Hood, meanwhile was committed to a campaign in Tennessee to recover Nashville and perhaps reach the Ohio River to threaten Cincinnati. Even if Nashville had been taken, however, the reasonable flaw in Hood’s plan was that the operation would occur in winter. Logistical issues that impeded the Army of Tennessee’s advance into the state until November could not have been overcome in Kentucky, even with Yankee mule teams.
Both President Davis and General P.G.T. Beauregard, Hood’s immediate theater superior, supported the campaign into Tennessee, but the plan originated with Hood, perhaps as far back as August.
In a speech delivered in Columbia, South Carolina, President Davis stated:
General Hood’s strategy has been good and his conduct has been gallant. His eye is now fixed upon a point far beyond that where he was assailed by the enemy. He hopes soon to have his hand upon Sherman’s line of communications, and to fix it where he can hold it….I believe it is in the power of the men of the Confederacy to plant our banners on the banks of the Ohio, where we shall say to the Yankee, ‘be quiet or we shall teach you another lesson.’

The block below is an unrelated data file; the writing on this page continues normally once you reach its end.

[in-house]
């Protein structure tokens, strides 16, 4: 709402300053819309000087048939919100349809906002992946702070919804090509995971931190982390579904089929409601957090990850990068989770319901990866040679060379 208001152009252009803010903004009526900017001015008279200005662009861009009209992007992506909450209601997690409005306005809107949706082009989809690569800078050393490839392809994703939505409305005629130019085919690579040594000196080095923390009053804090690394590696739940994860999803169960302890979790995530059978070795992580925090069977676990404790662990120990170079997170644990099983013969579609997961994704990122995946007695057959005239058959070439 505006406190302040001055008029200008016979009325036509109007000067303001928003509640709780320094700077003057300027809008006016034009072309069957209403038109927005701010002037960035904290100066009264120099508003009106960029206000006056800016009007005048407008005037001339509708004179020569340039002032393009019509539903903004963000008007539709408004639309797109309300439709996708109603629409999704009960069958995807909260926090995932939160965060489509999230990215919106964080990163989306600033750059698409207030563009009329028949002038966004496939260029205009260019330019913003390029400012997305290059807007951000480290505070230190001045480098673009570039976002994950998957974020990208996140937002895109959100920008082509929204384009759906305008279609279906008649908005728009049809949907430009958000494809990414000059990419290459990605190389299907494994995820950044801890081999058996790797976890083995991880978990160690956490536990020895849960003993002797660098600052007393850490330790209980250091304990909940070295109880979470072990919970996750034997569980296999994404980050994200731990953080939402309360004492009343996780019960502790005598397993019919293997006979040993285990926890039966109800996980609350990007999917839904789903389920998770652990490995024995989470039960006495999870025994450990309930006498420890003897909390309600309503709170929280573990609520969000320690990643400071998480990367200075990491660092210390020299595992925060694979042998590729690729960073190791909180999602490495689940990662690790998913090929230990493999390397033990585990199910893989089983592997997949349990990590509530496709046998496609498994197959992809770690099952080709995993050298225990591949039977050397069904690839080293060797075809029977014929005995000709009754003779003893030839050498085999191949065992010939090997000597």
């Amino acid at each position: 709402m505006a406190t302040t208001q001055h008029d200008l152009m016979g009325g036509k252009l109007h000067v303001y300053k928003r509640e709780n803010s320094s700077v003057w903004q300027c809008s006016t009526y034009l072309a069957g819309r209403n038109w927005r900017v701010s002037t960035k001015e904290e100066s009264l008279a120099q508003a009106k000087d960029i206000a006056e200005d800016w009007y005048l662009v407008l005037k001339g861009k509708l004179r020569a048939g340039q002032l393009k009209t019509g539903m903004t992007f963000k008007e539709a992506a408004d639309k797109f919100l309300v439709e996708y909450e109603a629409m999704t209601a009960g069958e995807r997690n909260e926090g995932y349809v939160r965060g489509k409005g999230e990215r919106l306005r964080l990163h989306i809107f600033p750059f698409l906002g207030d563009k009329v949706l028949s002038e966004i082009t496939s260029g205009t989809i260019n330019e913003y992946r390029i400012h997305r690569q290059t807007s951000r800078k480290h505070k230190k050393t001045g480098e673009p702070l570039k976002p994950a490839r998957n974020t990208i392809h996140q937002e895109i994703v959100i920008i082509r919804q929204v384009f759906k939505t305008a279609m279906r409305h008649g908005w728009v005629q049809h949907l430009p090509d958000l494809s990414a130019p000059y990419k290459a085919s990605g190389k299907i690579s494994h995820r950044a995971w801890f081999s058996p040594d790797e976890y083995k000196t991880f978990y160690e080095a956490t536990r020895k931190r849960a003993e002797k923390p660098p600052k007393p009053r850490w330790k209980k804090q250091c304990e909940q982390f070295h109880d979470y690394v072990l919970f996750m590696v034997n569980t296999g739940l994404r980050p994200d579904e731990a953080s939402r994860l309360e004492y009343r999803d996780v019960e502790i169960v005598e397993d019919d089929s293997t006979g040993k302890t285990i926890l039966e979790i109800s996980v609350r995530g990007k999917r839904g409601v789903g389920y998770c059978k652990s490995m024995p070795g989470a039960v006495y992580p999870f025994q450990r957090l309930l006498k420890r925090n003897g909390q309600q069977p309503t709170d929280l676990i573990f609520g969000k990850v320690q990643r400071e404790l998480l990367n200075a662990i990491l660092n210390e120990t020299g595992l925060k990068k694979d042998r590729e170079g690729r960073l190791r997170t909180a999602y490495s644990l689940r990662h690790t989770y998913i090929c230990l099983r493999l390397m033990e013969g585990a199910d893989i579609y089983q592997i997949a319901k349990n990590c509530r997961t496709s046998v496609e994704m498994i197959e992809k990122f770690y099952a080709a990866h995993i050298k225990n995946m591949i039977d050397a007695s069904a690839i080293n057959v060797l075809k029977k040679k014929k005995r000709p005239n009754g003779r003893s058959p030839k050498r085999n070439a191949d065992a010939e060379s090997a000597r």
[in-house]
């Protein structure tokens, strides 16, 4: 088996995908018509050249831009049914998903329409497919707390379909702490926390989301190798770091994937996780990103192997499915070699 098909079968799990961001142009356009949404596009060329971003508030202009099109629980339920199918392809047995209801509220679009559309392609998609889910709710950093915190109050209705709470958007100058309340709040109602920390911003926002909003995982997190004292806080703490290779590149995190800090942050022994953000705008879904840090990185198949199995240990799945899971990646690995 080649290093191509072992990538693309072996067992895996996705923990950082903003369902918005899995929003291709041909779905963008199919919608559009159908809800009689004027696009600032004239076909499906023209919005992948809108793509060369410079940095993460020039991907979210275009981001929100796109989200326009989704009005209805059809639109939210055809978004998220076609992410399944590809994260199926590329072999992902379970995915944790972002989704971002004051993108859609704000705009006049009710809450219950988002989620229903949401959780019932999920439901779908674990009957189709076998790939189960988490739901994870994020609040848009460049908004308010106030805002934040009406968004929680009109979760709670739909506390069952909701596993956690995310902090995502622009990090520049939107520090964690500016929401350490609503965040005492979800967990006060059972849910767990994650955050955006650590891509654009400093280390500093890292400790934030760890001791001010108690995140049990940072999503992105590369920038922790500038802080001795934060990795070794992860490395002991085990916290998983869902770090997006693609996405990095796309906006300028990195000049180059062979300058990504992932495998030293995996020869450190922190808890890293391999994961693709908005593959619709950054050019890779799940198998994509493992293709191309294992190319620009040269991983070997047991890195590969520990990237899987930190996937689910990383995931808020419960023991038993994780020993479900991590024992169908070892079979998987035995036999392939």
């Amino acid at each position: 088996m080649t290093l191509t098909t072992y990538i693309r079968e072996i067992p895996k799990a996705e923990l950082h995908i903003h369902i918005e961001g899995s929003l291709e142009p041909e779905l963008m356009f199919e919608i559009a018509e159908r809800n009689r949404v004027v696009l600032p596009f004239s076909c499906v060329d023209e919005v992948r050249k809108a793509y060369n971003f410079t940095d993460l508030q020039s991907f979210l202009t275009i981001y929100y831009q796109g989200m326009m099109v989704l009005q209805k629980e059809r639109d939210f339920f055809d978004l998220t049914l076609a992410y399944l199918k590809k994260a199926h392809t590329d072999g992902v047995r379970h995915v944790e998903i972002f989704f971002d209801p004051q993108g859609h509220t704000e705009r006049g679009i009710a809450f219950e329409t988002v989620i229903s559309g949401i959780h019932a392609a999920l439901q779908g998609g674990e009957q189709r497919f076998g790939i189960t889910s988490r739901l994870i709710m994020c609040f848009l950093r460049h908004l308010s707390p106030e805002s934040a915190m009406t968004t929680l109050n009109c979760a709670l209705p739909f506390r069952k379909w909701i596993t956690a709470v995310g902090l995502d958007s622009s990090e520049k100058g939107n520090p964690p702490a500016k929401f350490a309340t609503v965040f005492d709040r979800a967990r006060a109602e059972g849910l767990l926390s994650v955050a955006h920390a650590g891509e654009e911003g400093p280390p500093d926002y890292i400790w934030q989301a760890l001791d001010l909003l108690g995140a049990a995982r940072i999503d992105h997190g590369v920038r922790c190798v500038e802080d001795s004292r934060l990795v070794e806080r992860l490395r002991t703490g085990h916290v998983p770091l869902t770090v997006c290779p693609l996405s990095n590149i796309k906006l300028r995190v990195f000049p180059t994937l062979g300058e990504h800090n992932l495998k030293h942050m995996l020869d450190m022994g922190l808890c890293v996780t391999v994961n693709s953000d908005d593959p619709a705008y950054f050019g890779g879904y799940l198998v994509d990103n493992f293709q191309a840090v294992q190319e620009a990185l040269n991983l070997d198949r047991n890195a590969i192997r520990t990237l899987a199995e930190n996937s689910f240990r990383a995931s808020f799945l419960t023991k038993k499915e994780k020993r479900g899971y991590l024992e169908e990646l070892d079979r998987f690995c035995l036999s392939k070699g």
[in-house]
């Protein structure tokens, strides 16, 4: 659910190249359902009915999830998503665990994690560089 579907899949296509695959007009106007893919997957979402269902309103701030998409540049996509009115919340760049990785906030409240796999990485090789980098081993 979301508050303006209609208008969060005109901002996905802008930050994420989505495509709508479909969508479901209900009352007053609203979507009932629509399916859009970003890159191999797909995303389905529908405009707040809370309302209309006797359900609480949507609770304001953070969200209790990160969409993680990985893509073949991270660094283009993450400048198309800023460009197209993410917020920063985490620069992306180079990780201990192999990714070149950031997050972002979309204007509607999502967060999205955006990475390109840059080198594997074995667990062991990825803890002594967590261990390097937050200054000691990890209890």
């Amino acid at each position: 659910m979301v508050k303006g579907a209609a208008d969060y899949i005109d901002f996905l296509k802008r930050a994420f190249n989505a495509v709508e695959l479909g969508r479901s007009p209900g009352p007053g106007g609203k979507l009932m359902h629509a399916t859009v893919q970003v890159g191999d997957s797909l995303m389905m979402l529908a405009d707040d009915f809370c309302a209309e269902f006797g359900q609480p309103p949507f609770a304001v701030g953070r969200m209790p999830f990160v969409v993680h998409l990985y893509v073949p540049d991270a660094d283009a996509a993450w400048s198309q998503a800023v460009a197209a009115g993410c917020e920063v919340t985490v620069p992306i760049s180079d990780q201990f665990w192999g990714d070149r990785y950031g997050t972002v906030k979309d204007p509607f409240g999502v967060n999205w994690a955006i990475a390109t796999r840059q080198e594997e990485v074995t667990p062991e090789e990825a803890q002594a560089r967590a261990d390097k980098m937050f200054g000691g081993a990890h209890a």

Despite the protestations and quotes put forward by Stephen Hood, any reasonable expectation that a Confederate army in December 1864 or January 1865 could reach the Ohio River defies common sense, when the same army failed to do so in October 1862. Hood describes the consternation in the North when Gen. Hood’s began marching into Tennessee and states: “Indeed, in the early fall when Hood was plotting his strategy, all that stood in the way of a Confederate advance was the meager Union garrison at Nashville—a single corps and two divisions. Stanley concluded, ‘If Hood succeeded, Nashville, Louisville, Cincinnati, and possibly Chicago were doomed.’”
While it is true that offensive operations can revive the spirit of an army, it’s also true that a mistake or errors in judgment can reverse the fortunes of an army, irreversibly.